Economy and Business
20 Questions with Claus Stig Pedersen: Sustainability – and Now SDG – Pioneer
Last month, UN Secretary General Ban Ki-Moon named Claus Stig Pedersen, Head of Corporate Sustainability at Novozymes, one of ten 2016 Local Pioneers of the Sustainable Development Goals (SDGs). Sustainable Brands CEO KoAnn Skrzyniarz recently caught up with Claus at SB’16 Rio to find out more about the role the SDGs play in his work at Novozymes, his sustainability journey to date, and what he’s learned along the way.
Waste and the Circular Economy
Wine without waste: De Bortoli aims to be Australia’s first zero-waste winery
One of Australia’s biggest family-owned wineries wants to become the country’s first zero-waste wine producer, and has invested more than $15m to achieve this goal. De Bortoli Wines, which has wineries at four sites in two states, has already cut the amount of waste it disposes to landfill from 300 tonnes a year to 48 tonnes as part of a long-term sustainable business plan adopted in 2004.
Calls grow for a return to the days when we were paid to recycle
NEW ZEALAND – Councils have been lobbying the Government for a return to the days of giving cash refunds to people who recycle bottles and cans. Bottle refunds are back on the agenda after a push by Palmerston North District Council at last weekend’s Local Government New Zealand conference in Dunedin… The scheme was “back to the future stuff” and a “no-brainer” that would double the amount of recycling and create about 2000 jobs, while saving councils up to $40 million a year, Smith said.
Politics and Society
Disasters linked to climate can increase risk of armed conflict
Climate-related disasters increase the risk of armed conflicts, according to research that shows a quarter of the violent struggles in ethnically divided countries were preceded by extreme weather. The role of severe heatwaves, floods and storms in increasing the risk of wars has been controversial, particularly in relation to the long drought in Syria. But the new work reveals a strong link in places where the population is already fractured along ethnic lines.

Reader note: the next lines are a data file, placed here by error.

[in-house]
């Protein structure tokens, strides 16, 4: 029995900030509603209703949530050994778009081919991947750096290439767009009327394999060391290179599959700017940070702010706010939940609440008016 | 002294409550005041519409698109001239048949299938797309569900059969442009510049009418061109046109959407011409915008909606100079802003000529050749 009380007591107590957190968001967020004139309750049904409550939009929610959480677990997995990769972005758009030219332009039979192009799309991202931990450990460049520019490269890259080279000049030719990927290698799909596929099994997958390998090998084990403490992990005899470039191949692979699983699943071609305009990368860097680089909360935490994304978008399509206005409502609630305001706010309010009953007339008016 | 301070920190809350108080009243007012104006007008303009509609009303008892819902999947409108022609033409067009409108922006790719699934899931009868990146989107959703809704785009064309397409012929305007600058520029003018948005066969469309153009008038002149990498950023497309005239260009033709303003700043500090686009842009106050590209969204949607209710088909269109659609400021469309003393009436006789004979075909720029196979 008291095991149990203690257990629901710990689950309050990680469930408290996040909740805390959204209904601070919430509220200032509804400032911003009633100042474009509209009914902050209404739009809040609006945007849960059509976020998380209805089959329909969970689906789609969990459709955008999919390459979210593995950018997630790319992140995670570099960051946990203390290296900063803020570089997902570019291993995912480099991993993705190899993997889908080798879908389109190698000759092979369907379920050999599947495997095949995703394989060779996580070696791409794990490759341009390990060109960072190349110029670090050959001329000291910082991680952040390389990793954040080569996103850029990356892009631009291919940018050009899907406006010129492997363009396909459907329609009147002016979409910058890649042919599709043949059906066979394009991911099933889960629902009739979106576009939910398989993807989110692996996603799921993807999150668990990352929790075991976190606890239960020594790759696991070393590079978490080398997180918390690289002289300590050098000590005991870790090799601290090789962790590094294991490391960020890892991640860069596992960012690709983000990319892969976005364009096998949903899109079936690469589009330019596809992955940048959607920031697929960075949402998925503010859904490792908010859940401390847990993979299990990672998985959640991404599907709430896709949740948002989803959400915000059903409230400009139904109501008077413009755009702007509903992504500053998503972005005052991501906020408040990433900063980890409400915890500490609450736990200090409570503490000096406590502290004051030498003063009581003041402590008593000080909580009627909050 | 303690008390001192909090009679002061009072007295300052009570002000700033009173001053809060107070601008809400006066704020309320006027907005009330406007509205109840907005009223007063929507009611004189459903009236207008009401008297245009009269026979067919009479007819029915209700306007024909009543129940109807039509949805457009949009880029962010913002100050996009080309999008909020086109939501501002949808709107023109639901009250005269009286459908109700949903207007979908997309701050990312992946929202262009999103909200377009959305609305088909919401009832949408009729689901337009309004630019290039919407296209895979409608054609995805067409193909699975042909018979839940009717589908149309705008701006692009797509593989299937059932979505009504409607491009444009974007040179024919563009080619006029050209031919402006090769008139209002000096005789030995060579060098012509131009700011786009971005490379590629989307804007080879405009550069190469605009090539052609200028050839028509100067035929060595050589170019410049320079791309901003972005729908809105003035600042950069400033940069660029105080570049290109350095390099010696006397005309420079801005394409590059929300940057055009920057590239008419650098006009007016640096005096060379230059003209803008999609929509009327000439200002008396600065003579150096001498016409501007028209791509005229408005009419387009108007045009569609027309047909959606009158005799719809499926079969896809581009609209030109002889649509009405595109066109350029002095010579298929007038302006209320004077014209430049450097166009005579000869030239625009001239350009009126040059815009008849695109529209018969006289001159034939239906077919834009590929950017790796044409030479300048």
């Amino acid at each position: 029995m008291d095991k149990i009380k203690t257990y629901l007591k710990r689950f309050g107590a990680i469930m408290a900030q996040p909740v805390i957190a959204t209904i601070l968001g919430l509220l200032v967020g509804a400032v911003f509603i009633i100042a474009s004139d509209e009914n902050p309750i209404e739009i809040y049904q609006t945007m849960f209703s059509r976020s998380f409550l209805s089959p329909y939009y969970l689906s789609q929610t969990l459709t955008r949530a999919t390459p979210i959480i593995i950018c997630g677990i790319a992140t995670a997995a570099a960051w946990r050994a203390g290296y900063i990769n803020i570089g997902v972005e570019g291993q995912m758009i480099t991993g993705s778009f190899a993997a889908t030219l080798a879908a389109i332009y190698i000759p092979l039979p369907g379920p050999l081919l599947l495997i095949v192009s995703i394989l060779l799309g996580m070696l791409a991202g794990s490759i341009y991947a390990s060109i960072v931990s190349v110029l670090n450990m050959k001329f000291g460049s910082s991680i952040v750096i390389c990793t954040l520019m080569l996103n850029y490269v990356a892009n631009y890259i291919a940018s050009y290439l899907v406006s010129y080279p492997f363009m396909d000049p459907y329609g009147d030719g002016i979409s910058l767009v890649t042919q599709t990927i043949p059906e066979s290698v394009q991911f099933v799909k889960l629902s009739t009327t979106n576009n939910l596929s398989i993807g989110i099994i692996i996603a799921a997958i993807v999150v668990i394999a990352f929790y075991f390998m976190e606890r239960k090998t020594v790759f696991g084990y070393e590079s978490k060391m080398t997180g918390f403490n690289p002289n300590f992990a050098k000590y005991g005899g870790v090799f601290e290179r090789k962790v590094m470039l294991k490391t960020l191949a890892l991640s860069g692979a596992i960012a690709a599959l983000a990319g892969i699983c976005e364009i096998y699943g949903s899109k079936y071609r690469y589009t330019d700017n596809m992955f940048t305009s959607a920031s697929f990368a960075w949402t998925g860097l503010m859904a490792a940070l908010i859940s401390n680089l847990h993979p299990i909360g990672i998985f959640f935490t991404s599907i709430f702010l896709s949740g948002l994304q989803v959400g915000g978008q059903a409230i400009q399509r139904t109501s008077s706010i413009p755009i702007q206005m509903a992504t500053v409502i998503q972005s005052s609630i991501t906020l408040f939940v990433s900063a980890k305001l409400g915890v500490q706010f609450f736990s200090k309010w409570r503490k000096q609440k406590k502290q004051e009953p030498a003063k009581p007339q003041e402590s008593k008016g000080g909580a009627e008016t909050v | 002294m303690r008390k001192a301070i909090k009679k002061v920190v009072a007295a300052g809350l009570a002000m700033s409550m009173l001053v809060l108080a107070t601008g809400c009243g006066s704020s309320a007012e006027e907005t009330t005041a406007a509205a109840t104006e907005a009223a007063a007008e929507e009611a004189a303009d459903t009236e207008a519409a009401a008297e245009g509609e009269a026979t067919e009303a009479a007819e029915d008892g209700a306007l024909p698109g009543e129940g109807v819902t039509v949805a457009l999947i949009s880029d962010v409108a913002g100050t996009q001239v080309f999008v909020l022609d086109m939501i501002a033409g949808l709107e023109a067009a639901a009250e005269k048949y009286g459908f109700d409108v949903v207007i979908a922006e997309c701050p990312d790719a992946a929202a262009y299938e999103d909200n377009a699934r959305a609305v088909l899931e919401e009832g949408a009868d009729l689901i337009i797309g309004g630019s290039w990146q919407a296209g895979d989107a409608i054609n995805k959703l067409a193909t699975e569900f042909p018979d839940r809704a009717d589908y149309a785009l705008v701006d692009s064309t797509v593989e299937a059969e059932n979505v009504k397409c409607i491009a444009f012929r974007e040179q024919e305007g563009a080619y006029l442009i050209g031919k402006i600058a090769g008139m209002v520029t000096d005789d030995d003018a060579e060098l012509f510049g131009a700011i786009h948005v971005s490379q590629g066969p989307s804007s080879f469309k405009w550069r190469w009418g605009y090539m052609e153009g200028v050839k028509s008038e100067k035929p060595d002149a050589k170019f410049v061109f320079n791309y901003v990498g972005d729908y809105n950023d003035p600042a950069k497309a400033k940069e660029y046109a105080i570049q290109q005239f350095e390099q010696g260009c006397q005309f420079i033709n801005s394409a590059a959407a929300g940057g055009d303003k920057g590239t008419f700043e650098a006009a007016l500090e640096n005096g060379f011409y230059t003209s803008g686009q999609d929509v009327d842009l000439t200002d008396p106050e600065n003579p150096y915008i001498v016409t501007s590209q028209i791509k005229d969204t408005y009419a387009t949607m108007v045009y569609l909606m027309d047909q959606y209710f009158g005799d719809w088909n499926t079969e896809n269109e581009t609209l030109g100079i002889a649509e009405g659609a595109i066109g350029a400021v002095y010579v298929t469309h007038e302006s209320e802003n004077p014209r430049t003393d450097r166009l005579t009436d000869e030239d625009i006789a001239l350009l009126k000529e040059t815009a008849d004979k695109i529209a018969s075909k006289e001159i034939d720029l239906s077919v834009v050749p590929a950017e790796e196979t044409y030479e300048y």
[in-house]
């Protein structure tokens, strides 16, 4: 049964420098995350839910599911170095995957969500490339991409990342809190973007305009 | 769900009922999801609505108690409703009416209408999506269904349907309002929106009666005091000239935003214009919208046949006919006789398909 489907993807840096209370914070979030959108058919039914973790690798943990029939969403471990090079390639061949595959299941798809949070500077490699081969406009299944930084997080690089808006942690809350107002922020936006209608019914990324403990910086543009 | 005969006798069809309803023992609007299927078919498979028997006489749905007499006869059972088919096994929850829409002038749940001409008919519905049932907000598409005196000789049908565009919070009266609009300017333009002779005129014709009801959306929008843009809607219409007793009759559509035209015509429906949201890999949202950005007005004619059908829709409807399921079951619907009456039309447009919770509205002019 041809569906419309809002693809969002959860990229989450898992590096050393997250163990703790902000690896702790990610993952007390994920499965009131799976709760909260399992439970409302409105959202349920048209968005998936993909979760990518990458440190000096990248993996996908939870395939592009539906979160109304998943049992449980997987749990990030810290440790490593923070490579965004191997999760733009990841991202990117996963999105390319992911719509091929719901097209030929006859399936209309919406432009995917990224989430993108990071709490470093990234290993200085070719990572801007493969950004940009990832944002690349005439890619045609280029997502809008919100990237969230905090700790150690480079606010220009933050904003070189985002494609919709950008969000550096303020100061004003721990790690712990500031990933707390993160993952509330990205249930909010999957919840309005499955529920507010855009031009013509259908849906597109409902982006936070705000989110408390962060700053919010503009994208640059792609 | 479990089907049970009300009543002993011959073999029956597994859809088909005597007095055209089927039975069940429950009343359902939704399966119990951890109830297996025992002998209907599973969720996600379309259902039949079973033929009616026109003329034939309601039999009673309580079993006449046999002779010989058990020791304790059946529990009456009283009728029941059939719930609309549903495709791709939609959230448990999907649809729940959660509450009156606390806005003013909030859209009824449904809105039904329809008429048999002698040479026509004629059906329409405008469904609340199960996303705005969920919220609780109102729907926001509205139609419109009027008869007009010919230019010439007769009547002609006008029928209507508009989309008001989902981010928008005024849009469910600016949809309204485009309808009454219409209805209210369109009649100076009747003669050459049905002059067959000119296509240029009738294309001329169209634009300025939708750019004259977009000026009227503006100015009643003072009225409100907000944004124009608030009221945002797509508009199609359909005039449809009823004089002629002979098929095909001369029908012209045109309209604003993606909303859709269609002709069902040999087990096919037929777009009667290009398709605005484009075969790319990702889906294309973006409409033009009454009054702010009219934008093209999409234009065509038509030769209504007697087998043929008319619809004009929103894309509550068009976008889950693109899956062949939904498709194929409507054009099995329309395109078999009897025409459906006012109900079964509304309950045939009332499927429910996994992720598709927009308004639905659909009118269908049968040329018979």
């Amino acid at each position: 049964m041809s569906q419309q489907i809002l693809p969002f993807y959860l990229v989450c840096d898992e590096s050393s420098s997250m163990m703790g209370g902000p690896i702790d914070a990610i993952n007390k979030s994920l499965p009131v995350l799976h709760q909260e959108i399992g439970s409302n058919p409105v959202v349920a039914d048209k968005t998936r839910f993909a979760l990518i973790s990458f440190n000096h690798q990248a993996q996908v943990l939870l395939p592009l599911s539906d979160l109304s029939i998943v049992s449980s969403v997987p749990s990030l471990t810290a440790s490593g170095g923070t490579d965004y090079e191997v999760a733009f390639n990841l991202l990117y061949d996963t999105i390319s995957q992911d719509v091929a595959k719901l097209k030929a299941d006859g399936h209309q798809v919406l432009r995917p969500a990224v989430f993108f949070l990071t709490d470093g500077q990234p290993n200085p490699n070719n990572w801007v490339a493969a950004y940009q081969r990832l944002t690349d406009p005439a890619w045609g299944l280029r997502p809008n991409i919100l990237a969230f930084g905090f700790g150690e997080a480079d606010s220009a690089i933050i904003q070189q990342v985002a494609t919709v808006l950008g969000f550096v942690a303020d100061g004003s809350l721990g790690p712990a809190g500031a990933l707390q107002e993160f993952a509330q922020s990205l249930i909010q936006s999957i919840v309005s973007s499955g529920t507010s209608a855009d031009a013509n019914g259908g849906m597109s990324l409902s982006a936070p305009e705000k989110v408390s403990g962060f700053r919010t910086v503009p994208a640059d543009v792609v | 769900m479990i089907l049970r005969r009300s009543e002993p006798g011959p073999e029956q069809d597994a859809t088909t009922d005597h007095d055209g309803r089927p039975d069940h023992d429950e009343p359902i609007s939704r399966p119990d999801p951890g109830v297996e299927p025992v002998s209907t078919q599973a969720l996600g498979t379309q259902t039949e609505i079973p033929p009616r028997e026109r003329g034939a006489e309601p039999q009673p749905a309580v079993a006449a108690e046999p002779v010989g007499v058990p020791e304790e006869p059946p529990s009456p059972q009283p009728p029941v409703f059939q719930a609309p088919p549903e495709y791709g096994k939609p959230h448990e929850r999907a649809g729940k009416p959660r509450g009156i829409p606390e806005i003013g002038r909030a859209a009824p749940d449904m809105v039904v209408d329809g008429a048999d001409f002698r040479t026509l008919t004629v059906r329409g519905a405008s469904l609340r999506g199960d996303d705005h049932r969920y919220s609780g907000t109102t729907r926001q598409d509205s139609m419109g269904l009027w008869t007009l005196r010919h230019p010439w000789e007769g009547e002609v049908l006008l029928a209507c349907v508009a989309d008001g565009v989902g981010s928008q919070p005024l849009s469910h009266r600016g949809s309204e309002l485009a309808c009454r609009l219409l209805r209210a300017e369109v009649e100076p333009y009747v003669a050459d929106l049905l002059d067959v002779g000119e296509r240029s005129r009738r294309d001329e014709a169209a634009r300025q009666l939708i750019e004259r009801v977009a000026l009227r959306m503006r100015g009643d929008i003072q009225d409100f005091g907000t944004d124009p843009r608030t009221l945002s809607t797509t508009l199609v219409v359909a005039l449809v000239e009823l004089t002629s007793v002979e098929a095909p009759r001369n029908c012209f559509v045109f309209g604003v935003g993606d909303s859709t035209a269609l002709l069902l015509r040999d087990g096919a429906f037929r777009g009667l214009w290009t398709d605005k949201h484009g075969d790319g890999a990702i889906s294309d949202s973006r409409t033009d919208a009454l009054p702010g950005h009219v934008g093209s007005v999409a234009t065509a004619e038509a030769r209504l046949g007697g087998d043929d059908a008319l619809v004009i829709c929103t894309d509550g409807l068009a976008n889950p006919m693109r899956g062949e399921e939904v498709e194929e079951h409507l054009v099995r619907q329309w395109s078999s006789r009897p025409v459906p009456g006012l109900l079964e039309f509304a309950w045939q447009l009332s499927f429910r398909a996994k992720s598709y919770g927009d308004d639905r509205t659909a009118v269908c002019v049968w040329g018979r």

Why sustainable development is a matter of (coherent) policy
At a time of climate disruption and accelerated ecosystem degradation, rising inequalities, economic insecurity and citizen’s disaffection with governments around the world, reconciling environmental, economic and social concerns is essential for all countries. This integration is central to achieving the Sustainable Development Goals (SDGs), which aim to shift our societies towards shared and sustainable prosperity. As decision-makers work on solutions, it’s becoming clear that a vital ingredient for achieving this transition is policy coherence.
China sets up South China Sea environment protection fund
China has set up a 15 million yuan ($2.25 million) environmental protection fund for the South China Sea having already spent double that in the past four years, the Xinhua state news agency said on Monday. The Permanent Court of Arbitration in The Hague ruled this month that China did not have historic rights to the South China Sea and it criticized environmental destruction in the waters. China rejected the ruling and refused to participate in the case.
The power of rewards and why we seek them out
Any dog owner will tell you that we can use a food reward as a motivation to change a dog’s behaviour. But humans are just as susceptible to rewards too. When we get a reward, special pathways in our brain become activated. Not only does this feel good, but the activation also leads us to seek out more rewarding stimuli. Humans show these neurological responses to many types of rewards, including food, social contact, music and even self-affirmation.
How eco-friendly communes could change the future of housing
When a massive wildfire destroyed more than a thousand homes last year in the bone-dry hills of drought-stricken Lake County, California, about two hours north of San Francisco, Magdalena Valderrama Hurwitz and her husband Eliot were among those made homeless. Eager to transform their tragedy into an opportunity, they got together with a group of neighbors who had also lost their homes and began imagining a different kind of community.
‘The best solution? Move the Mauritanian capital’: water on the rise in Nouakchott
Wedged between the advancing dunes of the Sahara and the rising Atlantic Ocean, the Mauritanian capital is a prisoner of climate change (pdf). Nouakchott has no mains drains. Much of the city is at or below sea level, protected from the ocean only by an eroding dune. In the past decade, local and international studies have warned that the city is in danger of being swallowed by the sea.
‘Basically we’re going to get washed away’
Taranaki, NEW ZEALAND – East Beach residents in Waitara say they feel abandoned by the local authorities and fear for their properties. David Zimmerman’s home is one of those most exposed to the elements at the mouth of the Waitara River. He said he could hear logs crashing about at high tide last night and was worried he and his partner would have evacuate his rented bach.